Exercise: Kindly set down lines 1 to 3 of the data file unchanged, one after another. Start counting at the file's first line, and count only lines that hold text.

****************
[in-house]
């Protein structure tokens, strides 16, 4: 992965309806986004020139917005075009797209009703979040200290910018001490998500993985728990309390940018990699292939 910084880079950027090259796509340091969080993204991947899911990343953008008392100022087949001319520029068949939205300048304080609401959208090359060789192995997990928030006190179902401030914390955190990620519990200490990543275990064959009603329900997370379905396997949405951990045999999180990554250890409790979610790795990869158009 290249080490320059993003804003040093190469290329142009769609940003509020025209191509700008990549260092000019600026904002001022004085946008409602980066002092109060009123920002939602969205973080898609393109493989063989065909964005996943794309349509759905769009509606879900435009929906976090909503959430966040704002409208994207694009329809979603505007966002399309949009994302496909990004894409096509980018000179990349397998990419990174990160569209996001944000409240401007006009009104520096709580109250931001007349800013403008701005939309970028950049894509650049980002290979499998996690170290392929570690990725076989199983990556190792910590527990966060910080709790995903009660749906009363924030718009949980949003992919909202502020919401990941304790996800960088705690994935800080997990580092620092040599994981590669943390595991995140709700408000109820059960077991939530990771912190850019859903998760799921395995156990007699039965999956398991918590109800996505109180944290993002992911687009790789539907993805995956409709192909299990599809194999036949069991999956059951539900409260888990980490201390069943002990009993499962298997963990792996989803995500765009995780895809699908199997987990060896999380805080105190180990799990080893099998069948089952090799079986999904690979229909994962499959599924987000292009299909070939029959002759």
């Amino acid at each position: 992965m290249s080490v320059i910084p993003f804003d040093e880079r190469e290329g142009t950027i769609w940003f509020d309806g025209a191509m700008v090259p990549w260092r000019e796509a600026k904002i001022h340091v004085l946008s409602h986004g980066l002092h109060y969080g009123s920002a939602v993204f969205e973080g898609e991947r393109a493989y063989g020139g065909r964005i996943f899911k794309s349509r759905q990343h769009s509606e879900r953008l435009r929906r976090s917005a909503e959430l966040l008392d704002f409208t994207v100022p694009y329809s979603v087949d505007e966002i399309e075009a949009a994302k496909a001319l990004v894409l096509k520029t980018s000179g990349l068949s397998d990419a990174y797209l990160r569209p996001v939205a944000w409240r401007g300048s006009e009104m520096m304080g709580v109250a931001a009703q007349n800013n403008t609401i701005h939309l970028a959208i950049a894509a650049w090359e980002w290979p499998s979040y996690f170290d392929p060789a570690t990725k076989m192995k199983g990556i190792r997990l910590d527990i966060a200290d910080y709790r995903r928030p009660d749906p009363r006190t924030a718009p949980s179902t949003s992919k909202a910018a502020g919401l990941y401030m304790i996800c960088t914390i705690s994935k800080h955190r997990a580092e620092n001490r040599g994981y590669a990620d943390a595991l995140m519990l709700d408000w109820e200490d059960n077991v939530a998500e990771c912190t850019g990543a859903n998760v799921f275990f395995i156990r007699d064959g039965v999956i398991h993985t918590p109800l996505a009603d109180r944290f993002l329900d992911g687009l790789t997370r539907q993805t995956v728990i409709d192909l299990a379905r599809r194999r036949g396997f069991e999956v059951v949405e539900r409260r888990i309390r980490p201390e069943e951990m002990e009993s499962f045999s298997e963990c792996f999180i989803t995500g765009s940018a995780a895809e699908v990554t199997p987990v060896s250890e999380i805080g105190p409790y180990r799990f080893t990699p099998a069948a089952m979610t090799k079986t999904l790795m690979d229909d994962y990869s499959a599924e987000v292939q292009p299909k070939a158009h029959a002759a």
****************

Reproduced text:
[in-house]
């Protein structure tokens, strides 16, 4: 992965309806986004020139917005075009797209009703979040200290910018001490998500993985728990309390940018990699292939 910084880079950027090259796509340091969080993204991947899911990343953008008392100022087949001319520029068949939205300048304080609401959208090359060789192995997990928030006190179902401030914390955190990620519990200490990543275990064959009603329900997370379905396997949405951990045999999180990554250890409790979610790795990869158009 290249080490320059993003804003040093190469290329142009769609940003509020025209191509700008990549260092000019600026904002001022004085946008409602980066002092109060009123920002939602969205973080898609393109493989063989065909964005996943794309349509759905769009509606879900435009929906976090909503959430966040704002409208994207694009329809979603505007966002399309949009994302496909990004894409096509980018000179990349397998990419990174990160569209996001944000409240401007006009009104520096709580109250931001007349800013403008701005939309970028950049894509650049980002290979499998996690170290392929570690990725076989199983990556190792910590527990966060910080709790995903009660749906009363924030718009949980949003992919909202502020919401990941304790996800960088705690994935800080997990580092620092040599994981590669943390595991995140709700408000109820059960077991939530990771912190850019859903998760799921395995156990007699039965999956398991918590109800996505109180944290993002992911687009790789539907993805995956409709192909299990599809194999036949069991999956059951539900409260888990980490201390069943002990009993499962298997963990792996989803995500765009995780895809699908199997987990060896999380805080105190180990799990080893099998069948089952090799079986999904690979229909994962499959599924987000292009299909070939029959002759």
């Amino acid at each position: 992965m290249s080490v320059i910084p993003f804003d040093e880079r190469e290329g142009t950027i769609w940003f509020d309806g025209a191509m700008v090259p990549w260092r000019e796509a600026k904002i001022h340091v004085l946008s409602h986004g980066l002092h109060y969080g009123s920002a939602v993204f969205e973080g898609e991947r393109a493989y063989g020139g065909r964005i996943f899911k794309s349509r759905q990343h769009s509606e879900r953008l435009r929906r976090s917005a909503e959430l966040l008392d704002f409208t994207v100022p694009y329809s979603v087949d505007e966002i399309e075009a949009a994302k496909a001319l990004v894409l096509k520029t980018s000179g990349l068949s397998d990419a990174y797209l990160r569209p996001v939205a944000w409240r401007g300048s006009e009104m520096m304080g709580v109250a931001a009703q007349n800013n403008t609401i701005h939309l970028a959208i950049a894509a650049w090359e980002w290979p499998s979040y996690f170290d392929p060789a570690t990725k076989m192995k199983g990556i190792r997990l910590d527990i966060a200290d910080y709790r995903r928030p009660d749906p009363r006190t924030a718009p949980s179902t949003s992919k909202a910018a502020g919401l990941y401030m304790i996800c960088t914390i705690s994935k800080h955190r997990a580092e620092n001490r040599g994981y590669a990620d943390a595991l995140m519990l709700d408000w109820e200490d059960n077991v939530a998500e990771c912190t850019g990543a859903n998760v799921f275990f395995i156990r007699d064959g039965v999956i398991h993985t918590p109800l996505a009603d109180r944290f993002l329900d992911g687009l790789t997370r539907q993805t995956v728990i409709d192909l299990a379905r599809r194999r036949g396997f069991e999956v059951v949405e539900r409260r888990i309390r980490p201390e069943e951990m002990e009993s499962f045999s298997e963990c792996f999180i989803t995500g765009s940018a995780a895809e699908v990554t199997p987990v060896s250890e999380i805080g105190p409790y180990r799990f080893t990699p099998a069948a089952m979610t090799k079986t999904l790795m690979d229909d994962y990869s499959a599924e987000v292939q292009p299909k070939a158009h029959a002759a």